Conspiracy-theorist and troll, Alex Jones, and his website, InfoWars, have been thrown off Facebook and YouTube, among other social media sites, for violating their terms of service. The main exception, so far, has been Twitter, despite declining to extend the same charitable attitude toward accounts without the same measure of fame.
Jones is infamous for attacks on the parents of the children killed in the Sandy Hook shooting and for incitements to violence, in addition to discussions of lizard people running the world. The insanity of his claims tempts me to dismiss him entirely, but it is at the limits that we test our commitments. Jones and his ilk, and he is far from alone, operate in a media world that challenges what we mean by free speech.
It is easy to say that Jones has crossed the line, at least with regard to the boundaries of protected speech under the federal constitution. Generally speaking, calling for the commission of a crime or making demonstrably false claims of criminal activity on the part of ordinary people are beyond the pale.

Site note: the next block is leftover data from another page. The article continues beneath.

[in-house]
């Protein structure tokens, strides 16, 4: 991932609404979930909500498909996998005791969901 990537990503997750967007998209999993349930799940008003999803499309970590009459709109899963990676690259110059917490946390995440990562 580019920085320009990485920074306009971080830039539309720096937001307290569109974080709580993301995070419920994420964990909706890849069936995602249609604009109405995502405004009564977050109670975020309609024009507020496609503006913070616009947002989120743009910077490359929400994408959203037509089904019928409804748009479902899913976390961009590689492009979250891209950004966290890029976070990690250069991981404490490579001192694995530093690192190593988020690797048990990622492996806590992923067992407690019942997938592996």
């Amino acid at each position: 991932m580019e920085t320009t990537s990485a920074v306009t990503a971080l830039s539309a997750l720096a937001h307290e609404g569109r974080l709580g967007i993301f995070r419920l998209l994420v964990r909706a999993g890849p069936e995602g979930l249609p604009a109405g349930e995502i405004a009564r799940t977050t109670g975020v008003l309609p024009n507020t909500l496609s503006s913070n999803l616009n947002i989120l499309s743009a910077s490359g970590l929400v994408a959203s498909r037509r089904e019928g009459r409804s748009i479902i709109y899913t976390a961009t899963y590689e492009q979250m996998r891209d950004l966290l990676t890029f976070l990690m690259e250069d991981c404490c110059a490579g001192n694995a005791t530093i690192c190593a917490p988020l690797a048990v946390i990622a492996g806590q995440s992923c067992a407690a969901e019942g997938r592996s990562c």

As is child pornography, though that would be better addressed by the inability of children to give consent. I raise that because obscenity is the stepchild of speech, being subject to the slippery test of community standards about what is offensive.
I cannot say that I am offended without hearing Stephen Fry or Christopher Hitchens tell me that I still have to make an argument as to why the speech is wrong. But a lot of people, including some who run social media companies, are of the opinion that if someone’s expression hurts the feelings of another, particularly if that other belongs to a politically favored group, the expression should be restricted. The censoring of users of social media for saying things that run contrary to the politics of the corporation is one example.